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Julia Paula Elagabalus wife Roman Empress 219-220AD Ancient Numismatic Coins for Sale & Investment

Own certified authentic ancient Roman coins of Julia Paula Elagabalus, You can explore a selection of other emperor and empress coins by visiting the chronological list of every emperor and empress of the Roman empire. Ancient coins make a great gift, investment and a teaching aid to learning history. It is important to deal with trusted coin dealers, that is why this is the best place for you to shop online.

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Julia Paula Coins for SaleJulia Paula genuine authentic ancient Roman coins for sale from Trusted Dealer 
Authentic Ancient Coin of:

Julia Paula - Roman Empress & First wife of Emperor Elagabalus -
Silver Denarius  Antioch mint: 219-220 A.D.
Reference: RIC 222 note
IVLIA PAVLA AVG, draped bust of Julia Paula right.
VENVS GENETRIX, Venus Genetrix enthroned left, holding globe and grounded scepter.

 

Venus was a Roman goddess principally associated with love, beauty and fertility, who played a key role in many Roman religious festivals and myths. From the third century BC, the increasing Hellenization of Roman upper classes identified her as the equivalent of the Greek goddess Aphrodite.


The Birth of Venus, by Sandro Botticelli c. 1485–1486.

Her cult began in Ardea and Lavinium, Latium. On August 15, 293 BC, her oldest known temple was dedicated, and August 18 became a festival called the Vinalia Rustica. After Rome's defeat at the Battle of Lake Trasimene in the opening episodes of the Second Punic War, the Sibylline oracle recommended the importation of the Sicillian Venus of Eryx; a temple to her was dedicated on the Capitoline Hill in 217 BC: a second temple to her was dedicated in 181 BC.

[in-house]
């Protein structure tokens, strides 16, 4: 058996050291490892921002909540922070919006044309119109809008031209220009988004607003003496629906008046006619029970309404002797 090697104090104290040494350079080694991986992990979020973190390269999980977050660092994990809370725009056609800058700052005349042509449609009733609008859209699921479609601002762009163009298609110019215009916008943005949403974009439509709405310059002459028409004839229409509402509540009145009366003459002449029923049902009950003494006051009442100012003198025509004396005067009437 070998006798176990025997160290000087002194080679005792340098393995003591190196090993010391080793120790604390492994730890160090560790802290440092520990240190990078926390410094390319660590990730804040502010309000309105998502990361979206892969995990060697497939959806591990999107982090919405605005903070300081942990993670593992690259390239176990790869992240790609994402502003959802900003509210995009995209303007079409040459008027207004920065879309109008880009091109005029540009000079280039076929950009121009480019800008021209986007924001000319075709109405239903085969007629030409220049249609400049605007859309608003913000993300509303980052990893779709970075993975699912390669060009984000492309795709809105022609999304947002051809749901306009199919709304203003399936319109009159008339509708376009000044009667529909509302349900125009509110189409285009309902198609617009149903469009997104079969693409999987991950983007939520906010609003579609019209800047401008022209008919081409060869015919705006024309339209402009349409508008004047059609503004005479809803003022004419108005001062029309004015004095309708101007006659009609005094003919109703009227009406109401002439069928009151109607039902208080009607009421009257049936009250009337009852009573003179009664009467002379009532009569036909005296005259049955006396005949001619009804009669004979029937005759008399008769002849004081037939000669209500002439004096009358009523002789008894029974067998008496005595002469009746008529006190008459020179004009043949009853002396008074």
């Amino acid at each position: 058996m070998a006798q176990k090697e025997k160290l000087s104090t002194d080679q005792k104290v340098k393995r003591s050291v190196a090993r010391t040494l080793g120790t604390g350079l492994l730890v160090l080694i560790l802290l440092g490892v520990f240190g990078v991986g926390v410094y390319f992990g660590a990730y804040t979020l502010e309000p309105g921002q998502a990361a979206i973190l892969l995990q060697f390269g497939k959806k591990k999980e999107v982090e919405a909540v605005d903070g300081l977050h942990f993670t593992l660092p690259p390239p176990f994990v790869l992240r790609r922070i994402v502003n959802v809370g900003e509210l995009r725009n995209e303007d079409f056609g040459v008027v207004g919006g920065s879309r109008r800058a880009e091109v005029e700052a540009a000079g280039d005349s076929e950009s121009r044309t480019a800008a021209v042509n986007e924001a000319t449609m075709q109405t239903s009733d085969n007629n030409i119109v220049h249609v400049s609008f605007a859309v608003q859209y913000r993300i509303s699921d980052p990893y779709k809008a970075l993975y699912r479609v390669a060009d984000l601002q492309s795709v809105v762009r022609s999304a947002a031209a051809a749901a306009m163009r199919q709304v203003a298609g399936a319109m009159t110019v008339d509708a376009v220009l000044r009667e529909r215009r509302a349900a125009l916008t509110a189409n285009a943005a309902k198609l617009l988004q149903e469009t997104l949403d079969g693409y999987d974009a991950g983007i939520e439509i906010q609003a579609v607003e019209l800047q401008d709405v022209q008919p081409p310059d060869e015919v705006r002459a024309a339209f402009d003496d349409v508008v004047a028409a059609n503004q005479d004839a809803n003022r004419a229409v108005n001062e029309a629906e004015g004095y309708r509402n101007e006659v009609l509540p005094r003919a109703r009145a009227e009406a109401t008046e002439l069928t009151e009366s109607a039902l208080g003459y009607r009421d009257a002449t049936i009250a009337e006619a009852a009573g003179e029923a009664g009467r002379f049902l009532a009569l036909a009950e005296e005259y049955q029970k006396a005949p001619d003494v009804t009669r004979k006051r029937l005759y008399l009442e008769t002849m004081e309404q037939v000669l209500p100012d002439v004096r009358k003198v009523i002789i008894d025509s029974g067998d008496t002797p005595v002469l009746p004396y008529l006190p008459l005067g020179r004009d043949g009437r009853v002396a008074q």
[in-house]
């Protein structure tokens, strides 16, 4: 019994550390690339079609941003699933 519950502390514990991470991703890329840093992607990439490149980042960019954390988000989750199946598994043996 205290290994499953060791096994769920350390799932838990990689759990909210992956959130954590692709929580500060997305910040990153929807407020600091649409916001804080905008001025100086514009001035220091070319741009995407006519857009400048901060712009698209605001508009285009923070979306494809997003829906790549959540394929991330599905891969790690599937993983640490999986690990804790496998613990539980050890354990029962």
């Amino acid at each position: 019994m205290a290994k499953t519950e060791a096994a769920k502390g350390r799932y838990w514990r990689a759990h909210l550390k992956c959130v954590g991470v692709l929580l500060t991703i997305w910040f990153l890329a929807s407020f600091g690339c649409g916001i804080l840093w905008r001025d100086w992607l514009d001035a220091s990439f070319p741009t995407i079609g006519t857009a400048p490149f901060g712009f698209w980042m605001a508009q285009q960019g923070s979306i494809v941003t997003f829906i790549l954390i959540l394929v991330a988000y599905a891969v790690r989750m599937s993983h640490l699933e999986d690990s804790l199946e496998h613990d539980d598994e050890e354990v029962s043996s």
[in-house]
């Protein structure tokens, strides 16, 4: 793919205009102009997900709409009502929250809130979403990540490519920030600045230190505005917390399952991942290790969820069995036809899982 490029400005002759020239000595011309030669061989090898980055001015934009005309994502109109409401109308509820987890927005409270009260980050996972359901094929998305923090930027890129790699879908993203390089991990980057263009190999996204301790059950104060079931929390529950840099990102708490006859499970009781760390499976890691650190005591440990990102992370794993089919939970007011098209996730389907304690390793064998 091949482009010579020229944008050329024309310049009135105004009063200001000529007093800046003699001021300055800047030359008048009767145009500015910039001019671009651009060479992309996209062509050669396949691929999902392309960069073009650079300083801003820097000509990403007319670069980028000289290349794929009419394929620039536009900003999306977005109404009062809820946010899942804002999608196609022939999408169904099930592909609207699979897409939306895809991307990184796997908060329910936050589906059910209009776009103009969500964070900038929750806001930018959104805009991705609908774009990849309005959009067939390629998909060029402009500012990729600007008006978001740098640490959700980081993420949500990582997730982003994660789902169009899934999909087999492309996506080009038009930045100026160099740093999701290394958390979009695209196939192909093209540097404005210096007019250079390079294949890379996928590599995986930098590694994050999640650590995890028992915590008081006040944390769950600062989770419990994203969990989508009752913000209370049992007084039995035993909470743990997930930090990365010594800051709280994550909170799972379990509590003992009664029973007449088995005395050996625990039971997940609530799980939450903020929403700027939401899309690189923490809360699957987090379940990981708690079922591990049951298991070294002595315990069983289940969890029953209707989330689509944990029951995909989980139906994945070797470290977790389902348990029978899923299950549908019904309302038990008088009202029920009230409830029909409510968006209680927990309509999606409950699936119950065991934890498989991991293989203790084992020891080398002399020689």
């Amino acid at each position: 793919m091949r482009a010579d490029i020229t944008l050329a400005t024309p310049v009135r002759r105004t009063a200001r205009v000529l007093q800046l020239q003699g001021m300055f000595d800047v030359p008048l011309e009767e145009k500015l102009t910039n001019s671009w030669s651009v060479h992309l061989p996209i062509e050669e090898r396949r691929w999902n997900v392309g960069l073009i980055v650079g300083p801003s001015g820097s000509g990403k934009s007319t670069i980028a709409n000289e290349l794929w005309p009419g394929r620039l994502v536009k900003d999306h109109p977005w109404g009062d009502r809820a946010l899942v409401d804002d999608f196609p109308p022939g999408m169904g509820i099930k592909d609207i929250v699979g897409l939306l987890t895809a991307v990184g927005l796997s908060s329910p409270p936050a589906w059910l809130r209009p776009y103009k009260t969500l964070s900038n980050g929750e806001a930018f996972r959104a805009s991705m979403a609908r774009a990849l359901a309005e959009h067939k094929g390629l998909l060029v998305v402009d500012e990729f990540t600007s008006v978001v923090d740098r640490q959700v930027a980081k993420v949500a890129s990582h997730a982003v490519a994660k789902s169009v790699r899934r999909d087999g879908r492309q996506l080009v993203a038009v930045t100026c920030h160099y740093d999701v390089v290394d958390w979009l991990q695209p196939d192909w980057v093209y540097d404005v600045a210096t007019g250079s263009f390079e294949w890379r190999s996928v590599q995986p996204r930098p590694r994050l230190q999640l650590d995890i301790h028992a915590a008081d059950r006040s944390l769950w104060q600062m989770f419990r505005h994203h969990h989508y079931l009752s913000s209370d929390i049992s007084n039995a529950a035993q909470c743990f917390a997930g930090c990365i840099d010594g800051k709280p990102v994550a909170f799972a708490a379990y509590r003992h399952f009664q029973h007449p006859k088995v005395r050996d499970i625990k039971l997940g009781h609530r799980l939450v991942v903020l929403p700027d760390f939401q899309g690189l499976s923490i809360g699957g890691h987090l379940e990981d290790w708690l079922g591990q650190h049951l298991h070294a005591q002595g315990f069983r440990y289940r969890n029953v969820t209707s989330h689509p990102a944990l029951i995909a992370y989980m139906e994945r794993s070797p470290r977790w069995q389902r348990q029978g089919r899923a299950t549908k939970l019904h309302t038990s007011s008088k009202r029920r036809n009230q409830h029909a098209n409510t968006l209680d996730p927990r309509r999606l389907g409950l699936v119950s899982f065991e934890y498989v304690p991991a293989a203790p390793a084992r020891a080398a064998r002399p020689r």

Venus seems to have played a part in household or private religion of some Romans. Julius Caesar claimed her as an ancestor (Venus Genetrix); possibly a long-standing family tradition, certainly one adopted as such by his heir Augustus. Venus statuettes have been found in quite ordinary household shrines (lararia). In fiction, Petronius places one among the Lares of the freedman Trimalchio's household shrine.

Julia Cornelia Paula or Julia Paula was a distinguished, Roman noble woman who lived in the 3rd century. Paula was a member of the Cornelius (gens) of ancient Rome. She was a Syrian woman of Roman descent and her family was a distinguished family from Syria. Paula’s father, Julius Cornelius Paulus was a prefect of the Praetorian Guard in Rome; however, his ancestry is not known. Paula was well educated and was a charming person.

In 219, Julia Maesa (eldest sister of Roman Empress Julia Domna), had arranged for Julia Cornelia Paula to marry her grandson, Rome’s new emperor Elagabalus. Their wedding ceremony was a lavish ceremony that occurred in Rome. Paula became a Roman empress, as Elagabalus’ first wife and was given the honorific title of Augusta.

In early 220, Elagabalus ended his marriage to Paula. They had no children. Elagabalus divorced Paula to marry the Vestal Virgin Julia Aquilia Severa. His marriage to Severa was considered as scandalous because she was still a Vestal. Apart from falling in love with Severa, Elagabalus married Severa as apart of the religious process of worshipping the Syrian Sun God El-Gabal and integrating El-Gabal into Roman religion.

After the divorce, Elagabalus removed Paula's Augusta title. She withdrew from public life and her fate afterwards is unknown.

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